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Logging and Sawmilling Journal March/April 2014

October 2014

On the Cover:
When it comes to their logging operations in B.C.’s rugged Southern Interior, Reid and Mac Lind of Lind Logging are looking for power and size, and Cat’s new 275 hp 555D skidder delivers on both those fronts. The large size of the 555D is helpful in keeping the machine stable in the adverse ground they work in, to supply wood for the Weyerhaeuser sawmill in Princeton, B.C. (Photo by Paul MacDonald)

B.C.’s beehives
At one time, just about every B.C. sawmill had a beehive burner—well-remembered for showering red sparks into the air on cold winter nights—but most of them have now vanished, due to higher and better residual wood utilization in the industry.

Cat’s new D series skidders
B.C.’s Lind Logging has a long tradition of running Caterpillar equipment—and that tradition is continuing, with the logging outfit now running the first Cat 555D skidder in Canada, after having been involved in helping Cat design features into their new D series skidders.

On their way to hitting mill production goals
Newfoundland’s Burton’s Cove Logging and Lumber has an ambitious goal: to reach annual production of 20 million board feet. With recent mill upgrades—and a team effort—they are well on their way.

Dynamic duo
A Link-Belt carrier/Southstar head combo times two is working out nicely for Moffat Falls Contracting, processing wood for Tolko Industries in B.C.’s Cariboo country, delivering good production numbers—and fuel efficiency.

Converting low value … to high value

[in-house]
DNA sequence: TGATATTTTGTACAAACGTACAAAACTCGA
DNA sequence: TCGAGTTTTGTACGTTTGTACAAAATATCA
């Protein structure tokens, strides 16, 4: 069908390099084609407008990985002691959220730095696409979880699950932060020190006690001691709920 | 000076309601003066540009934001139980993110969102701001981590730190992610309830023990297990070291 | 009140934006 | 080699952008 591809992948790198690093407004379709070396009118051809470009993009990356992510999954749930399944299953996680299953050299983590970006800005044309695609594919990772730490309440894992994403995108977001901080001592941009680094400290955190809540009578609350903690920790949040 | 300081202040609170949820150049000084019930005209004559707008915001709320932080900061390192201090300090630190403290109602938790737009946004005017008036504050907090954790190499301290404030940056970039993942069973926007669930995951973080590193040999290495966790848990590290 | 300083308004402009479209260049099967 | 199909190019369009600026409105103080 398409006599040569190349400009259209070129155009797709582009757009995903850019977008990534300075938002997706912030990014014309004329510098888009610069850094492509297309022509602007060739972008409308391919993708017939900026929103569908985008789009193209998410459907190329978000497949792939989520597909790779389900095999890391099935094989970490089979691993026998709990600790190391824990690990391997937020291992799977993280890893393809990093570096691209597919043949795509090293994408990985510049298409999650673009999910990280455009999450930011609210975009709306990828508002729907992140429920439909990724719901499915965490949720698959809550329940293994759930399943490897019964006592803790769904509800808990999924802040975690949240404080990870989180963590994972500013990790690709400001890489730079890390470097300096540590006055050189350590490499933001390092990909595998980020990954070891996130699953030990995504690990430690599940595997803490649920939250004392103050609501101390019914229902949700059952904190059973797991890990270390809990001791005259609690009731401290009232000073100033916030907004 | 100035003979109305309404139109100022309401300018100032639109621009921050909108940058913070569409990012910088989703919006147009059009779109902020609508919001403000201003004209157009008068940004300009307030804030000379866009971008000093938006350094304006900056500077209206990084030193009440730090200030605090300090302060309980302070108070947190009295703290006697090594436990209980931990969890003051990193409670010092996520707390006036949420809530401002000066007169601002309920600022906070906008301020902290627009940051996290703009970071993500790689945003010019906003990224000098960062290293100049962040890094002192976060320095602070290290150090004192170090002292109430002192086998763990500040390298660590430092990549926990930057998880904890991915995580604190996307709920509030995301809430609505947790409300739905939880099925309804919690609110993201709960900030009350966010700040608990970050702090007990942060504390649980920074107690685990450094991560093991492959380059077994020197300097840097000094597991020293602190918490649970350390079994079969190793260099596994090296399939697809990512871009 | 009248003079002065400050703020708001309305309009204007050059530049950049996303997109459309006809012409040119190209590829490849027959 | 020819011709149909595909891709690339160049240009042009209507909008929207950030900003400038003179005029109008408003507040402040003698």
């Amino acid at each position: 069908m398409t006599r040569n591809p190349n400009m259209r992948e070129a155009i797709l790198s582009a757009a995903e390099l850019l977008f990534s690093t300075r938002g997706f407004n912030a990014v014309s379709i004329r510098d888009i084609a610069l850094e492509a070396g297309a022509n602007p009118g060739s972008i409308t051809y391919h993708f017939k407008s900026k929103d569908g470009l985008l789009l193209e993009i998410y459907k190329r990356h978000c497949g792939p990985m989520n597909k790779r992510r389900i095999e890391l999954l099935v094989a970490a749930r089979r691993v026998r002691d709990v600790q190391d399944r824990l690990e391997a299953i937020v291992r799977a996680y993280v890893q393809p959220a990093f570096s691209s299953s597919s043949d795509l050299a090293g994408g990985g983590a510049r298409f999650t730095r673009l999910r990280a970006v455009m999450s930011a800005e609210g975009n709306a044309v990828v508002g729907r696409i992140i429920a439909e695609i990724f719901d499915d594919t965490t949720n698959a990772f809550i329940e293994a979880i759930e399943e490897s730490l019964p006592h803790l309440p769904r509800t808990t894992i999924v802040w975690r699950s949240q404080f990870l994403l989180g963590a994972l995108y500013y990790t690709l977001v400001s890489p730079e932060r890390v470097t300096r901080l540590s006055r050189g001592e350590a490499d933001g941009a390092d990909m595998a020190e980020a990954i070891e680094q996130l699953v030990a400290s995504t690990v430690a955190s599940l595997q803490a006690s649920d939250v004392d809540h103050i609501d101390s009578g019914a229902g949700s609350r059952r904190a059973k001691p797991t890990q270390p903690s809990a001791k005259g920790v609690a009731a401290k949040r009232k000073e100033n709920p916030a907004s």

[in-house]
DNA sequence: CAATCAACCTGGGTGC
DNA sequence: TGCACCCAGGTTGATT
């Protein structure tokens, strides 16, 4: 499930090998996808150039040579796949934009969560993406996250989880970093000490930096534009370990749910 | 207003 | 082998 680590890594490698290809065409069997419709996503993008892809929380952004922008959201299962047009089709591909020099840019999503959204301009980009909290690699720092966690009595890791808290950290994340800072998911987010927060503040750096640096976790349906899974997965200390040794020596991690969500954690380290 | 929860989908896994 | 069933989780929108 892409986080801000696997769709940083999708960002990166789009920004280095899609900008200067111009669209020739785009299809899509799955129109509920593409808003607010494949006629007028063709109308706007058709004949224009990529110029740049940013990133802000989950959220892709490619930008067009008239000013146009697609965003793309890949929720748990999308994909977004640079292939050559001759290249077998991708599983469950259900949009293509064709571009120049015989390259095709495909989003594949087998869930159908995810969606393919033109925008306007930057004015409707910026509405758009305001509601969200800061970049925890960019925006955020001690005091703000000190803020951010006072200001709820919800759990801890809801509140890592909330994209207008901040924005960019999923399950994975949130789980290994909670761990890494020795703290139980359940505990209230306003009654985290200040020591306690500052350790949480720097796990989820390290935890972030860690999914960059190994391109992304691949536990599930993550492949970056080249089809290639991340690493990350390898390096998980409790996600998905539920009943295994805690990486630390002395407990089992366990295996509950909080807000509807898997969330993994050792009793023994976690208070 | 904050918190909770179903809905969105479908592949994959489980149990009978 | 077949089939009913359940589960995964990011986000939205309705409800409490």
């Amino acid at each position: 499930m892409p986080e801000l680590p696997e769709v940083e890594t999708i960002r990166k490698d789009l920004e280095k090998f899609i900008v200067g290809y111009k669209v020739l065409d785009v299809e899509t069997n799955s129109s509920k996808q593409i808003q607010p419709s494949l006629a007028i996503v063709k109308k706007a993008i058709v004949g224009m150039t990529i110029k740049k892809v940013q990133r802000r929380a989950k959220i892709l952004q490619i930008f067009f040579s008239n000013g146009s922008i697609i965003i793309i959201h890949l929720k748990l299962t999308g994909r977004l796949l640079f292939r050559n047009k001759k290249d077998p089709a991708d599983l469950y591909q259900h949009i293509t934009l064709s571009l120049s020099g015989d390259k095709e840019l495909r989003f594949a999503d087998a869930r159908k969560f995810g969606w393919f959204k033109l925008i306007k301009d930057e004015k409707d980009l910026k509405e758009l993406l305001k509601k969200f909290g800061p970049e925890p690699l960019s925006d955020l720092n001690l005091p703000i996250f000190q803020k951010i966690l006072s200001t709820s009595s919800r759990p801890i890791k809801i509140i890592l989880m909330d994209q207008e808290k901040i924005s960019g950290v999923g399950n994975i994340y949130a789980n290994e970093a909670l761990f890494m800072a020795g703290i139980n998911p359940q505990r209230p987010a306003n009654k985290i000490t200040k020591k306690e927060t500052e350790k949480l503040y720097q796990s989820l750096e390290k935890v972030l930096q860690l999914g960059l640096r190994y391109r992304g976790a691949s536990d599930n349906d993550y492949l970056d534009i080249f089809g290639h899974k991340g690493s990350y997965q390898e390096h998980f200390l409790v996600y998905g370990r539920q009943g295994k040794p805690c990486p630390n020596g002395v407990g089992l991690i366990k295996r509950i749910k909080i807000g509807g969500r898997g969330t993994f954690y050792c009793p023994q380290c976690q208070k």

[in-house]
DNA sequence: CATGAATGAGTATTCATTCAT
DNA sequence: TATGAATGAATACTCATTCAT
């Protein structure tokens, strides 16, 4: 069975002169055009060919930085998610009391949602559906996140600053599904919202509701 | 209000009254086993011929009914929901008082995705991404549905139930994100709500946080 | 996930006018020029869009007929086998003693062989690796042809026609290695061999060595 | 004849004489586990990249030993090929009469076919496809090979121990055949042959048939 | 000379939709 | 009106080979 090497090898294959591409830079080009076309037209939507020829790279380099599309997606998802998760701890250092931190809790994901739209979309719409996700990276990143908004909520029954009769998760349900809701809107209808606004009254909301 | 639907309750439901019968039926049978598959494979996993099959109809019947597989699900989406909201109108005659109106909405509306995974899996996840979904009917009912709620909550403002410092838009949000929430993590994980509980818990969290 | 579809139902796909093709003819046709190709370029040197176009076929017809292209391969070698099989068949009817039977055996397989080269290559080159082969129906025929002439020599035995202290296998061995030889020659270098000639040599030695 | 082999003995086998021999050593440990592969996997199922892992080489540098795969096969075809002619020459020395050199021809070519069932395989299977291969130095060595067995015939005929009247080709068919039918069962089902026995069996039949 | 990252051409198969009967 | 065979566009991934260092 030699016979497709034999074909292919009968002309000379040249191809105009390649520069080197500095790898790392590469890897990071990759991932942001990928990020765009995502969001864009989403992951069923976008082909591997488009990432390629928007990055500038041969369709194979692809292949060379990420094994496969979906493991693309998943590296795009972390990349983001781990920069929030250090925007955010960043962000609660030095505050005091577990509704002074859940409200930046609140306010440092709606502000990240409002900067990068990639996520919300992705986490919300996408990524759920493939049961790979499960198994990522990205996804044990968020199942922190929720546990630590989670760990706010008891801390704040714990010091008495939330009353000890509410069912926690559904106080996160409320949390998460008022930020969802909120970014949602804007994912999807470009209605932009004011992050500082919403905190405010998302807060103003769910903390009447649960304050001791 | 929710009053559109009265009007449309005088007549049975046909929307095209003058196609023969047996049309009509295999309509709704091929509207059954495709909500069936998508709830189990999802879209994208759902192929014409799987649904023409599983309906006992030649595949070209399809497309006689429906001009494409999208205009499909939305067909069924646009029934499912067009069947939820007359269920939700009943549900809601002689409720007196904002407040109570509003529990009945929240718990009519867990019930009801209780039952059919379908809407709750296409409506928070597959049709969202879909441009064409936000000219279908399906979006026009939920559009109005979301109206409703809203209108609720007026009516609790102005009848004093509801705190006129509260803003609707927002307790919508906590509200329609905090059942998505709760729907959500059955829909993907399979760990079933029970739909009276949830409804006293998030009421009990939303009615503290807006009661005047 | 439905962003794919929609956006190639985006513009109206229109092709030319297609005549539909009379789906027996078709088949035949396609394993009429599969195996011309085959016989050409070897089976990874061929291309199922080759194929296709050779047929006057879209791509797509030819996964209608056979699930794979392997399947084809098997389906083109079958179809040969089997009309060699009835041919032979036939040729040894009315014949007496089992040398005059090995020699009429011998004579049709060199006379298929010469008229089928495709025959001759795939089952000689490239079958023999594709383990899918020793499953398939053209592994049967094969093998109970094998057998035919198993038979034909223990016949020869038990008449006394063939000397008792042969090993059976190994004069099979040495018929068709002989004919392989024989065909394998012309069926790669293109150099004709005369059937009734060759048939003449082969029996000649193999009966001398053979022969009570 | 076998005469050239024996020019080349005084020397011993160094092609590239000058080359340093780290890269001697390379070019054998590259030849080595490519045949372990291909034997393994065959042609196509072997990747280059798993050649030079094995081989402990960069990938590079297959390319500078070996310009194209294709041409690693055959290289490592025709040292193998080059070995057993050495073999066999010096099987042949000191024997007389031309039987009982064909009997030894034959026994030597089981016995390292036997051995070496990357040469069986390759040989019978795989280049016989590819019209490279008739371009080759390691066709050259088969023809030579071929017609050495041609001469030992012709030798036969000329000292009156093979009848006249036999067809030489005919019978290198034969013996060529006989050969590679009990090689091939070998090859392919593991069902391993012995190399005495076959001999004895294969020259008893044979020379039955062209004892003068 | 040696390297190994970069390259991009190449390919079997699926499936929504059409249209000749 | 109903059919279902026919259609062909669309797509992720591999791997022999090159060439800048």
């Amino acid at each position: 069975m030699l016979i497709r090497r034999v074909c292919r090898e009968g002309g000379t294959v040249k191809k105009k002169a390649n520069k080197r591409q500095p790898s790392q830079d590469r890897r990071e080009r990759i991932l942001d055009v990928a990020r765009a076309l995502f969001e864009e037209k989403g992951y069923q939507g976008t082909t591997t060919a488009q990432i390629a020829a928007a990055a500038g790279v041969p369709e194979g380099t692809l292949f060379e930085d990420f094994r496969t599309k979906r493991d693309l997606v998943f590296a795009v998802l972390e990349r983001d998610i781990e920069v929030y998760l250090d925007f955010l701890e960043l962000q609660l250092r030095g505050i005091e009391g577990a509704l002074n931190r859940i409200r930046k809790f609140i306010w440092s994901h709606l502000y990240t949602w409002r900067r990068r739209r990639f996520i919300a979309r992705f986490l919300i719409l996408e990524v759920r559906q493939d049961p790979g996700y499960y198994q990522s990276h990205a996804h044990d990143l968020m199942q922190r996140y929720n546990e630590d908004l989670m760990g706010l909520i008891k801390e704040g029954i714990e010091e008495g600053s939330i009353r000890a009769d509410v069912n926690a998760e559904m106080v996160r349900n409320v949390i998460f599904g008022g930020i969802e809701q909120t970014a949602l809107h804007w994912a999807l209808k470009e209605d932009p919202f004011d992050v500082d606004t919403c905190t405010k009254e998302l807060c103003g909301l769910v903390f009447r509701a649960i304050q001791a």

A Peterson 5900 disc chipper—the first 5900 machine in B.C.—is proving to be a consistent and reliable converter of low value pine beetle-ravaged timber into high value wood chips in the B.C. Interior.

The Edge
Included in The Edge, Canada’s leading publication on research in the forest industry, are stories from the Canadian Wood Fibre Centre, Alberta Innovates-Bio Solutions and FPInnovations.

The Last Word
Tony Kryzanowski suggests some bullet-proof strategies for retaining logging employees.

DEPARTMENTS

Tech Update-Millyard Equipment
Millyard equipment is key to the efficient operation of any sawmill, and in this issue’s Tech Update, we review the Millyard Equipment that keeps logs moving at the sawmill.

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Lind Logging

Converting low value …to High Value

A Peterson 5900 disc chipper—the first 5900 machine in B.C.—is proving to be a consistent and reliable converter of low value pine beetle-ravaged timber into high value wood chips in the B.C. Interior.

By Jim Stirling

Ian Gibson (right), northern sales manager with Peterson dealer, Woodland Equipment, and Mark Boisvert, product specialist with Woodland EquipmentIan Gibson (right), northern sales manager with Peterson dealer, Woodland Equipment, and Mark Boisvert, product specialist with Woodland Equipment, with the Peterson 5900 disc chipper, which is now producing chips for the Paper Excellence pulp mill in Mackenzie, B.C.

Out at the Windy Point Reload, the Peterson 5900 disc chipper was delivering what it promises. The machine was processing low grade predominantly lodgepole pine beetle-ravaged timber and converting it to high value chips. The chips were destined for Paper Excellence’s pulp mill at nearby Mackenzie, in north central British Columbia.

Paper Excellence’s acquisition of the machine represents the first deployment of a Peterson 5900 chipper in B.C. The machine was proving itself a good fit.

One advantage the 5900 brings to its task is versatility. “It has a large feed throat and is capable of accepting a tree up to 24 inches in diameter, as well as multiple smaller diameter stems,” explained Mark Boisvert, the Peterson product specialist with equipment dealer Woodland Equipment Inc., based in Vernon, B.C.

The feed system for the woody material uses upper and lower direct feed rolls which can operate at speeds up to 47 metres/minute.

Within its approximately 30 foot length, the 5900 machine converts a broad diet of raw material into wood chips of specified lengths. The machine’s standard three pocket disc produces chips from 3/4 inch to 1.25 inches in length. The optional four pocket disc can deliver chips from one half-inch length to one inch.